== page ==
litigation has created a crisis in America. The time has come to
recognize this crisis and demand that our elected officials work
together to achieve a solution.
am astounded by the extraordinary increase in lawsuits filed in
recent years. At one time, we were a people who took pride in our
ability to work out solutions among ourselves. Now, the solution
of first choice is to sue.
result is staggering: some 16.5 million lawsuits in a typical year.
Class-action lawsuit filings rose more than 1,000 percent in state
courts and 300 percent in federal courts during the 1990s.
costs, too, have been staggering and are reflected in higher prices
for products and services about $233 billion a year, or $3,200
for every family of four.
just the tip of the iceberg. Excessive litigation is putting companies
out of business. Some 60,000 jobs have been lost due just to bankruptcies
caused by asbestos litigation, which ripple through state and local
economies. For every 10 jobs directly lost due to these bankruptcies,
another eight are lost in local economies.
crisis is taking its toll at every level of society. Americans are
afraid to volunteer for charitable organizations because they have
seen charity board members dragged into nuisance suits. Americans
are seeing their profits and dividends dry up, and as a result are
giving less to charities. Years ago, when you were at fault you
accepted responsibility for your actions. Today, we blame someone
else. Today we sue and the costs to state and local economies are
staggering. Taxpayers end up carrying the burden.
meanwhile, have to charge patients more to cover insurance bills
that have been driven through the roof by unfair punitive damage
awards and settlements. An Institute for Legal Reform study found
that 8 out of 10 physicians have ordered unnecessary tests because
they fear malpractice lawsuits. It is shocking that 43 percent of
doctors have considered leaving their medical practices.
we lose more talented doctors, we need to admit that the justice
system is broken and fix it.
big part of the solution is to put fair and reasonable limits on
punitive damage awards. Many of these awards are excessive and out
of control. In 2002, the top 10 jury awards alone totaled $32.7
billion. Again, that's the take from only 10 lawsuits. Reasonable
limits could save as much as $44 billion.
also have to recognize that trial lawyers have spent millions to
stack the deck in favor of abusive lawsuits $470 million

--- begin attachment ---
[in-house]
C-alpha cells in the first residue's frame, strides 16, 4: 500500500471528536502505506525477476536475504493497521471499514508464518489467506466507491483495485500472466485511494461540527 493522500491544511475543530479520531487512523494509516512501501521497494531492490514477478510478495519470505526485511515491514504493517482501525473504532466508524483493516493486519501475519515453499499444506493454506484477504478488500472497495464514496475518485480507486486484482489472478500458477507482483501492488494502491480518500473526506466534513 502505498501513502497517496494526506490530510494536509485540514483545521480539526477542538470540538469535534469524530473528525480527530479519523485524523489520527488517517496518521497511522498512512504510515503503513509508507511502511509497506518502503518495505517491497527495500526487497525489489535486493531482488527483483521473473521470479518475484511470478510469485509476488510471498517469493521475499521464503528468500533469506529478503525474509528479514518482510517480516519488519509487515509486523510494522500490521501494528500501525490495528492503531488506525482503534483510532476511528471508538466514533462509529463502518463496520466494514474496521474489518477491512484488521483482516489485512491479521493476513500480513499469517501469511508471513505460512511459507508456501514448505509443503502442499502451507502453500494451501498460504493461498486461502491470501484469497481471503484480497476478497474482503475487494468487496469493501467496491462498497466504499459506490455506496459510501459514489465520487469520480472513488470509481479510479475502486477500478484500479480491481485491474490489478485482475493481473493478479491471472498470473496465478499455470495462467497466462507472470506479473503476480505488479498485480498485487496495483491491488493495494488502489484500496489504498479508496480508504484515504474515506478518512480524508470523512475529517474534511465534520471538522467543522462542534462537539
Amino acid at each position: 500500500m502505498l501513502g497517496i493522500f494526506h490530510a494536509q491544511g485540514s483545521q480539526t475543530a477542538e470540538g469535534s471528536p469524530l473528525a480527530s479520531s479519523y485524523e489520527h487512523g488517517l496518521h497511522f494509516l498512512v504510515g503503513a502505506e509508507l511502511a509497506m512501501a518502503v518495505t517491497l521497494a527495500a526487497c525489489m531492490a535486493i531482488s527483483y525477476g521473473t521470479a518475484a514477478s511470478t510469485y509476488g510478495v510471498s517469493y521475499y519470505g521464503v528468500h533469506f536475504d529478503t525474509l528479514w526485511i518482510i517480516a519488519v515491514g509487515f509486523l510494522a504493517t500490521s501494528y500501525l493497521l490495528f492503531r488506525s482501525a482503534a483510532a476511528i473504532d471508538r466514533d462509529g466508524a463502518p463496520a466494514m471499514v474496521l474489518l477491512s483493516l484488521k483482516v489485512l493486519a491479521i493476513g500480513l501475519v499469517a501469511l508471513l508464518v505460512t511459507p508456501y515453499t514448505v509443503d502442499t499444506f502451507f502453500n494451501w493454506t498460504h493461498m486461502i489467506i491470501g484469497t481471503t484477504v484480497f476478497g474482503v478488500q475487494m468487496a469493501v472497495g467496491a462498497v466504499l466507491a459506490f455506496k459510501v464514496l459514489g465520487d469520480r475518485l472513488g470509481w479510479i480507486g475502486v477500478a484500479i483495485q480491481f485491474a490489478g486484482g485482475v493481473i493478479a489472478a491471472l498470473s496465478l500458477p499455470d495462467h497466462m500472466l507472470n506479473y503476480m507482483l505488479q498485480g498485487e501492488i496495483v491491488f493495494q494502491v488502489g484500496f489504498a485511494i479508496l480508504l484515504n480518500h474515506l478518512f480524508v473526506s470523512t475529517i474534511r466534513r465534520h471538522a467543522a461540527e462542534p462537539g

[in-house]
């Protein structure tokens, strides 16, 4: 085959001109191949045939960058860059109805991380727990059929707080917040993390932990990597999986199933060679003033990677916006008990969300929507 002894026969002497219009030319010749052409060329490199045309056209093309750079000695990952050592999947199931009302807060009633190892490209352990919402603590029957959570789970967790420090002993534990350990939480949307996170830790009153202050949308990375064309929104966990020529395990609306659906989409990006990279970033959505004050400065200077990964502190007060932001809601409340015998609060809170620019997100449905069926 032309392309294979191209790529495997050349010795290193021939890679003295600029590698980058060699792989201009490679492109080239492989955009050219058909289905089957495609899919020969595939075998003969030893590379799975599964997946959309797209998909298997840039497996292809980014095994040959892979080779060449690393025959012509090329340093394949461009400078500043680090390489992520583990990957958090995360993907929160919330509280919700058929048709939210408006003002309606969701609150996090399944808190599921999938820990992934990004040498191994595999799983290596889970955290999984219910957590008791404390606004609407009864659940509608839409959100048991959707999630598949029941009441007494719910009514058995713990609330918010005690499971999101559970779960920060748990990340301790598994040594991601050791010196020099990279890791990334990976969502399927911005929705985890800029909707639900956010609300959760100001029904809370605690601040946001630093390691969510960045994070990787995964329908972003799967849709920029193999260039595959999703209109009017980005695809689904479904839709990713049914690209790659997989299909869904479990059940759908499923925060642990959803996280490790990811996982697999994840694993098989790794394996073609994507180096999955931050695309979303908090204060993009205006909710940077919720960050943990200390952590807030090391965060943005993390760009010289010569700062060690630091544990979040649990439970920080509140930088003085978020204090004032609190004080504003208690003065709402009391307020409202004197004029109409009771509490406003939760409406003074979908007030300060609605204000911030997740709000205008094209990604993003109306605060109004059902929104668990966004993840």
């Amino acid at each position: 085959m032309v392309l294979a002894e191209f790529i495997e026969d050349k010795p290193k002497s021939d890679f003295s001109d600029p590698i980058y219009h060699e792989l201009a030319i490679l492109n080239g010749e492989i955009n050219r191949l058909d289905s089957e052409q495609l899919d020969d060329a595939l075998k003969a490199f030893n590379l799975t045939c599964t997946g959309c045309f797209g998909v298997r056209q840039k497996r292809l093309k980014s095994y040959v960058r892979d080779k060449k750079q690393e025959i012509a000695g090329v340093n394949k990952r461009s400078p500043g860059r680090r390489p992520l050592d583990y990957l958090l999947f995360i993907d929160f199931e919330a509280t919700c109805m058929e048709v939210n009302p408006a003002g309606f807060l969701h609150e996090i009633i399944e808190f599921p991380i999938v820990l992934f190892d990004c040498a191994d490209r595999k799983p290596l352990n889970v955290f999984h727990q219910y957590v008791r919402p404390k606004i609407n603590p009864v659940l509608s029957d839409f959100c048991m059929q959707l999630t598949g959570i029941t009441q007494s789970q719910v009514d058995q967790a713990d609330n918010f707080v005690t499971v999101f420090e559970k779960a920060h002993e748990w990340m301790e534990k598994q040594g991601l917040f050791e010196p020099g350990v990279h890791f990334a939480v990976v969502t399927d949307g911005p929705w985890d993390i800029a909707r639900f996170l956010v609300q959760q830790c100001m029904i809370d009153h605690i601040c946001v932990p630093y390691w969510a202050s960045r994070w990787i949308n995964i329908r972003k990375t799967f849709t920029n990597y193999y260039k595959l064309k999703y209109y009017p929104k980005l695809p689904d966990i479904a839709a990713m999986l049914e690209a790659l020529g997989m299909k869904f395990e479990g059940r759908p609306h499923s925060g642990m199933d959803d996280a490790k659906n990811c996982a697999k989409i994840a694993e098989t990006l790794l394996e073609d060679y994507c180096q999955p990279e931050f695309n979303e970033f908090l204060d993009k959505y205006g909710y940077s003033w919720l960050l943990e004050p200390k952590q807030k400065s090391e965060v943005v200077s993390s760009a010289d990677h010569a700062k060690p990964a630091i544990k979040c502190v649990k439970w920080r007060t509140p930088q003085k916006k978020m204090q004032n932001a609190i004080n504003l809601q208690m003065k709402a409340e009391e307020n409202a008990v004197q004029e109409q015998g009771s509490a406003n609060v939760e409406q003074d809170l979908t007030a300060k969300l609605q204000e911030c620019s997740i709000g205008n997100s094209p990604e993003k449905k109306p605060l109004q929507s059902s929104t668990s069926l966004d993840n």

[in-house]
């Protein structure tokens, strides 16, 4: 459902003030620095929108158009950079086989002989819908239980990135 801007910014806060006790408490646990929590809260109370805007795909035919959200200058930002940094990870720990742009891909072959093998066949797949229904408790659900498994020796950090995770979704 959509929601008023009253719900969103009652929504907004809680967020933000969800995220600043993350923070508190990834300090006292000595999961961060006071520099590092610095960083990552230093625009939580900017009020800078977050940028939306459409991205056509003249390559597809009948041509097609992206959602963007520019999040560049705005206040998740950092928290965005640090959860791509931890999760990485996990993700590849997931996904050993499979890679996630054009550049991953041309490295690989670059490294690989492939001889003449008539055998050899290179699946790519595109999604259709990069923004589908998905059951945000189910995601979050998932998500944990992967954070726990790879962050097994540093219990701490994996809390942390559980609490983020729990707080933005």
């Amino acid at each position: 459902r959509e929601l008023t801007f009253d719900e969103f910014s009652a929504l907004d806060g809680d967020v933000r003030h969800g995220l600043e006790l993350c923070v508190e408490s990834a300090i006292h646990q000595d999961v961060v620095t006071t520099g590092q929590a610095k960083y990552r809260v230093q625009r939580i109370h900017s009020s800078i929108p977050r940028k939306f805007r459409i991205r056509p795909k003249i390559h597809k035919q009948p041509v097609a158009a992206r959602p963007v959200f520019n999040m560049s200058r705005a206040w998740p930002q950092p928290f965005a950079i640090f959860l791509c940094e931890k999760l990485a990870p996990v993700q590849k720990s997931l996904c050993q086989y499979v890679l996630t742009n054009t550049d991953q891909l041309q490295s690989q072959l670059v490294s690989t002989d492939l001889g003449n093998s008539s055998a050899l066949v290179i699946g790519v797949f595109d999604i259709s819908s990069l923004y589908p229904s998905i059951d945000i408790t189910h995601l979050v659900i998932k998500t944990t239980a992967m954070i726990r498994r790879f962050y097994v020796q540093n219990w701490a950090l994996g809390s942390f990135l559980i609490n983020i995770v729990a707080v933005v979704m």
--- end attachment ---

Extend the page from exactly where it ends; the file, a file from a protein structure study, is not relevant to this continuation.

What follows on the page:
alone on federal campaigns since 1990. They also spend heavily in
state and local elections. They're spending tens of millions for
one reason only: To thwart meaningful legal reform.
are against damage limits. They also desperately want to keep laws
on the books that help them reap huge jury awards. One example is
laws that prevent juries from learning that injured plaintiffs were
not wearing seat belts at the time of an accident. Why hide that
fact? Because a jury is much less likely to reward people who can't
be bothered to fasten their own seat belt, and who is instead blaming
someone else often the company that built their car
for their injuries.
will not end this litigation crisis until we recognize it exists.
We need to get back to the American idea that we, as free and responsible
people, can settle our differences without lawyers who will drive
doctors out of business and harass people who serve on charity boards.
must admit that it would have been so much more difficult to start
The Home Depot if the legal climate then were as unfair and abusive
as it is now. I'm proud that The Home Depot employs more than 300,000
people and contributes greatly to the local economies of thousands
of communities. But I shudder to think how many tens of thousands
of new jobs have been lost because would-be entrepreneurs have decided
against starting companies because of our unfair legal climate.
time to tell our elected officials that they need to fix the broken
legal system before we lose any more doctors and good jobs. We should
not elect politicians who pay lip service to the American dream
while accepting contributions from trial lawyers to keep the deck
stacked in their favor.
Marcus is a private investor and a co-founder of The Home Depot.
This Commentary first appeared in the San Francisco Examiner.
September 15, 2004]
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